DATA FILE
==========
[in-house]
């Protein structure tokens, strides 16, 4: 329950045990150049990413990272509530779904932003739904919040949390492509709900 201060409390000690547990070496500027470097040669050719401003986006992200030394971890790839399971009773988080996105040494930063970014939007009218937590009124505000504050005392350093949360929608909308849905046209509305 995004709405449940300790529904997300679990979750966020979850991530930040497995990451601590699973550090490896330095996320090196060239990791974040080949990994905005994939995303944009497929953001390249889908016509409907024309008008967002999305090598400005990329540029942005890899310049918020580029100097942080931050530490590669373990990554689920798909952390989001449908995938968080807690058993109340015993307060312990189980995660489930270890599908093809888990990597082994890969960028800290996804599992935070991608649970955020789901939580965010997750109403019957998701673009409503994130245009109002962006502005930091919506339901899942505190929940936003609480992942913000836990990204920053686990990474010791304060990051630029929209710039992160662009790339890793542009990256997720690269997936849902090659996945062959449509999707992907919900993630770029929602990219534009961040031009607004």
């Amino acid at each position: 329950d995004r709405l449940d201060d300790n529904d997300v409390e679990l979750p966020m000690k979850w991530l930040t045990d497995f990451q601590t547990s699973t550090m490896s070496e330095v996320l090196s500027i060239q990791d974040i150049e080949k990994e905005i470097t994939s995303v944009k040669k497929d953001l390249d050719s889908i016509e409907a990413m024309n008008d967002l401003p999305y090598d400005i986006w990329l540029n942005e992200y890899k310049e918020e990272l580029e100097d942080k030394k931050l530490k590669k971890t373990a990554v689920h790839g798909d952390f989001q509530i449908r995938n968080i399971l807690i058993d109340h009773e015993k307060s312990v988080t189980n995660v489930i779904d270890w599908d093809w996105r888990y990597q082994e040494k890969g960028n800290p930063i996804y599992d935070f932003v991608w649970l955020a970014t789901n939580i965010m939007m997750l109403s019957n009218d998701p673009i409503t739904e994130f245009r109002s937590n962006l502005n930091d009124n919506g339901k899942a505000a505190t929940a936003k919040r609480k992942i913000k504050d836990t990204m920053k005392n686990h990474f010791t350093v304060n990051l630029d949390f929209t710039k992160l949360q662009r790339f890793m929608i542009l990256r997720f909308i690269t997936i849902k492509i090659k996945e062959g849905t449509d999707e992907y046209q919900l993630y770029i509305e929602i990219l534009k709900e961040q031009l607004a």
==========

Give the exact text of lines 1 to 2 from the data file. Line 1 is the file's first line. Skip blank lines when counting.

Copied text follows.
[in-house]
């Protein structure tokens, strides 16, 4: 329950045990150049990413990272509530779904932003739904919040949390492509709900 201060409390000690547990070496500027470097040669050719401003986006992200030394971890790839399971009773988080996105040494930063970014939007009218937590009124505000504050005392350093949360929608909308849905046209509305 995004709405449940300790529904997300679990979750966020979850991530930040497995990451601590699973550090490896330095996320090196060239990791974040080949990994905005994939995303944009497929953001390249889908016509409907024309008008967002999305090598400005990329540029942005890899310049918020580029100097942080931050530490590669373990990554689920798909952390989001449908995938968080807690058993109340015993307060312990189980995660489930270890599908093809888990990597082994890969960028800290996804599992935070991608649970955020789901939580965010997750109403019957998701673009409503994130245009109002962006502005930091919506339901899942505190929940936003609480992942913000836990990204920053686990990474010791304060990051630029929209710039992160662009790339890793542009990256997720690269997936849902090659996945062959449509999707992907919900993630770029929602990219534009961040031009607004």